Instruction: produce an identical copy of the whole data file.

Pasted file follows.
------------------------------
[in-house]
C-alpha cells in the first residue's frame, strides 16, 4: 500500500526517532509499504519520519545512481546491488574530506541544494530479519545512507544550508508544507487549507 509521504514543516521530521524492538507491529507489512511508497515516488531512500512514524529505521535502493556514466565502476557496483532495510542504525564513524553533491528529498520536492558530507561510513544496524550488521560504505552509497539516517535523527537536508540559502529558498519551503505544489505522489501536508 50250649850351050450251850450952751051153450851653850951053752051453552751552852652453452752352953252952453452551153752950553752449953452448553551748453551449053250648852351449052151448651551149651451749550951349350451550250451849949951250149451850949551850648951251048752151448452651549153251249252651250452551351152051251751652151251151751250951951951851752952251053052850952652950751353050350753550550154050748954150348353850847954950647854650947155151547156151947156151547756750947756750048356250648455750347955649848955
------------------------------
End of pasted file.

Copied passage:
[in-house]
C-alpha cells in the first residue's frame, strides 16, 4: 500500500526517532509499504519520519545512481546491488574530506541544494530479519545512507544550508508544507487549507 509521504514543516521530521524492538507491529507489512511508497515516488531512500512514524529505521535502493556514466565502476557496483532495510542504525564513524553533491528529498520536492558530507561510513544496524550488521560504505552509497539516517535523527537536508540559502529558498519551503505544489505522489501536508 50250649850351050450251850450952751051153450851653850951053752051453552751552852652453452752352953252952453452551153752950553752449953452448553551748453551449053250648852351449052151448651551149651451749550951349350451550250451849949951250149451850949551850648951251048752151448452651549153251249252651250452551351152051251751652151251151751250951951951851752952251053052850952652950751353050350753550550154050748954150348353850847954950647854650947155151547156151947156151547756750947756750048356250648455750347955649848955